Economist who predicted financial crash warns Bitcoin is 'mother of all scams'

The economist who predicted the 2008 financial crash has warned American politicians that Bitcoin is “the mother of all scams” during a Senate hearing on cryptocurrency.

Nouriel Roubini, a fierce critic of virtual currency, took aim at the blockchain technology underpinning cryptocurrency, which is often hailed as transformative even by those cynical about digital coins.

“Blockchain is the most over-hyped technology ever,” the New York University Professor told the Senate Banking Committee. “It is nothing better than a glorified spreadsheet or database.

„It is clear by now that Bitcoin and other cryptocurrencies represent the mother of all bubbles,“ he added.

The attack contradicts proponents of blockchain including the Government’s science office, which argued in 2016 that the technology could “help governments to collect taxes, deliver benefits, issue passports, record land registries, assure the supply chain of goods and services and generally ensure the integrity of government records and services.” 

Roubini added that the nickname “s—coins“ which is often used by cryptocurrency traders when referring to less valuable coins, was “a grave insult to manure”.    

His scathing attack came as the cryptocurrency market took a battering off the back of tumbling global stock markets. Bitcoin dropped as much as 6.9pc to $6,080, its lowest point in two months. At its peak late last year Bitcoin was worth $20,000.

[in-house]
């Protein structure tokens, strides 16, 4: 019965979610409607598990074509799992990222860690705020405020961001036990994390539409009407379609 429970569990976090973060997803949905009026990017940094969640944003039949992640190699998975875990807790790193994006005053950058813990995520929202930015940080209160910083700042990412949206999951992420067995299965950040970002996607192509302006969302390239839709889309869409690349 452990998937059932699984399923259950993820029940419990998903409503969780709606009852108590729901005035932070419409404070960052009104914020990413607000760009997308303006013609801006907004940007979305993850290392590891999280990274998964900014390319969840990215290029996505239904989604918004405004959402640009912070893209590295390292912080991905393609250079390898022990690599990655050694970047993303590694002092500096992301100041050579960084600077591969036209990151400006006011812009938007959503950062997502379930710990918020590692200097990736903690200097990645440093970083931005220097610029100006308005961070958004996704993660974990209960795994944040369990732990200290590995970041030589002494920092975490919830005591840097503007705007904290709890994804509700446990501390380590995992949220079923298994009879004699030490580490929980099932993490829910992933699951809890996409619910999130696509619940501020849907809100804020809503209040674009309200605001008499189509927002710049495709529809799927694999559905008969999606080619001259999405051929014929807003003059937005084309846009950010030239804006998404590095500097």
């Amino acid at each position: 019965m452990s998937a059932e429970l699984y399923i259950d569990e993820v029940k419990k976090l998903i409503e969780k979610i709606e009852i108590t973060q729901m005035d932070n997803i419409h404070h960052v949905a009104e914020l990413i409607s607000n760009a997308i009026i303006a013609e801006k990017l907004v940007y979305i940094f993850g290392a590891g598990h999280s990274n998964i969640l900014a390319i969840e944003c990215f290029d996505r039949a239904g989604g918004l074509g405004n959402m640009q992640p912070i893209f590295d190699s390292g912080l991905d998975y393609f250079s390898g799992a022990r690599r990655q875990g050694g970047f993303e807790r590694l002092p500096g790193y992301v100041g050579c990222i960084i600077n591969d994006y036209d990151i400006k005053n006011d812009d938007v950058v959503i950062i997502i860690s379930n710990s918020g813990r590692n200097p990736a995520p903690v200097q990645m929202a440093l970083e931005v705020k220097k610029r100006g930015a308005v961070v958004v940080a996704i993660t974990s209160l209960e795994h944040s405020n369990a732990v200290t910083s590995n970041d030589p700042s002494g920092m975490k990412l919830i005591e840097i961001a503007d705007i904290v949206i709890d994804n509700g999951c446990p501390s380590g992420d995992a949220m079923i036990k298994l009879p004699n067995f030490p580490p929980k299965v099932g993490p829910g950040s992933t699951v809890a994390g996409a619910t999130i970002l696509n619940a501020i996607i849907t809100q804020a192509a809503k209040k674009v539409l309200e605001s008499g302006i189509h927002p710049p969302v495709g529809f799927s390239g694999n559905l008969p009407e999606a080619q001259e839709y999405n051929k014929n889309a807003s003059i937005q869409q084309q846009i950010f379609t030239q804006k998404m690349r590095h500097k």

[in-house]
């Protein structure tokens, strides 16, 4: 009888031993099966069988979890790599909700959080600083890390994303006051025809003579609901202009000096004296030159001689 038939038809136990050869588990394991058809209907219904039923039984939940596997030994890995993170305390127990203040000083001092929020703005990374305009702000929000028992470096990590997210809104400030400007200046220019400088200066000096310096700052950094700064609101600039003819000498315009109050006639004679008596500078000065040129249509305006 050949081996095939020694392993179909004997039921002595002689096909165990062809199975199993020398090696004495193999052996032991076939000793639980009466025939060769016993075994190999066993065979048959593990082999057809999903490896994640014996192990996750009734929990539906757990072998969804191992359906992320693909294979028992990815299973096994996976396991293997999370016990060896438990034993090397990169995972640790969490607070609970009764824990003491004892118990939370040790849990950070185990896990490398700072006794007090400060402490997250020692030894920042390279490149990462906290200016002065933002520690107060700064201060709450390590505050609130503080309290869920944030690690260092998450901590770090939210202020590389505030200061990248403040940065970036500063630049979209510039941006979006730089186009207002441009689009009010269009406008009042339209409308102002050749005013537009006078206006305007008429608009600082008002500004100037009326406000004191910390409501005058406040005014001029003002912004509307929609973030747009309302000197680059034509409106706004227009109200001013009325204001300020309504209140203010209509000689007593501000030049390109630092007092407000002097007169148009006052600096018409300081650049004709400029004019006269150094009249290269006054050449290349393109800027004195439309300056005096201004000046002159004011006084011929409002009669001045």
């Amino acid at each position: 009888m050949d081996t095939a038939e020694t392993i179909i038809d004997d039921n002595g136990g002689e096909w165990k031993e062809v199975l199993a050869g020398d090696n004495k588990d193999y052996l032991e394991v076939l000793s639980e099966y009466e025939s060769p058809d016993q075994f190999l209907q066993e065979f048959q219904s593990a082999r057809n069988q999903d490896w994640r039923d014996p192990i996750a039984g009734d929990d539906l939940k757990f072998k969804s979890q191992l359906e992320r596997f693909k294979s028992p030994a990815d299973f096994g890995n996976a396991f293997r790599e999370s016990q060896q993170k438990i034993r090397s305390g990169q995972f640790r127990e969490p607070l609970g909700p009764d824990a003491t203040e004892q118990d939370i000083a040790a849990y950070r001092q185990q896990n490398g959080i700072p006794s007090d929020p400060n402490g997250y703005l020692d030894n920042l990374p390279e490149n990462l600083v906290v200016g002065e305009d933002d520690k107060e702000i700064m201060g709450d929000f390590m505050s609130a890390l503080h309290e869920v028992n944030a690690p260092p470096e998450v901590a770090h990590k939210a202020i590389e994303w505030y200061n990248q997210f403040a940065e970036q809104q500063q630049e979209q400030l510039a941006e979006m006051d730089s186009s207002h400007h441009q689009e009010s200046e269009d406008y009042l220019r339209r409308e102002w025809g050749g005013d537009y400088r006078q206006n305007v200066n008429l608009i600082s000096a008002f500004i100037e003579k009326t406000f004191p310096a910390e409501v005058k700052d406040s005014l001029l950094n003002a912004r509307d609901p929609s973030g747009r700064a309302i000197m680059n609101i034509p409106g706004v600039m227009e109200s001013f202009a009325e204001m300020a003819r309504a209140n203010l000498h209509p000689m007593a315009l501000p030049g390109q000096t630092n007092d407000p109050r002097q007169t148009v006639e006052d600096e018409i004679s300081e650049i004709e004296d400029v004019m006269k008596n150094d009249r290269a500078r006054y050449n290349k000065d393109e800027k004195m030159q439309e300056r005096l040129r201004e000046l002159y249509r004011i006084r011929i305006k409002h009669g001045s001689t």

Traders claim Bitcoin’s selling point is that its decentralised nature leaves it immune from stock market volatility, acting more like a „digital gold“. But it appears that as the coin went mainstream, traditional investors are using traditional equity strategies, suggesting the crypto market could dip further if the stock markets continues downward, likes its fiat counterparts. 

Industry champions were keen to paste over the cracks, with market analyst at cryptocurrency exchange platform eToro, Matt Newton sending out an email to assure that the fall was “a sign that the markets are working” and that “much of the ‘good news’ is currently happening behind the scenes”.

Governments are mulling whether to step in and regulate cryptocurrencies, which critics claim are vehicles for scams and money laundering.

China has already banned domestic exchanges and well as Initial Coin Offerings (ICOs), a form of crowdfunding. The US securities watchdog on Thursday halted an ICO which falsely claimed it had approval from the Securities and Exchanges Commission. 

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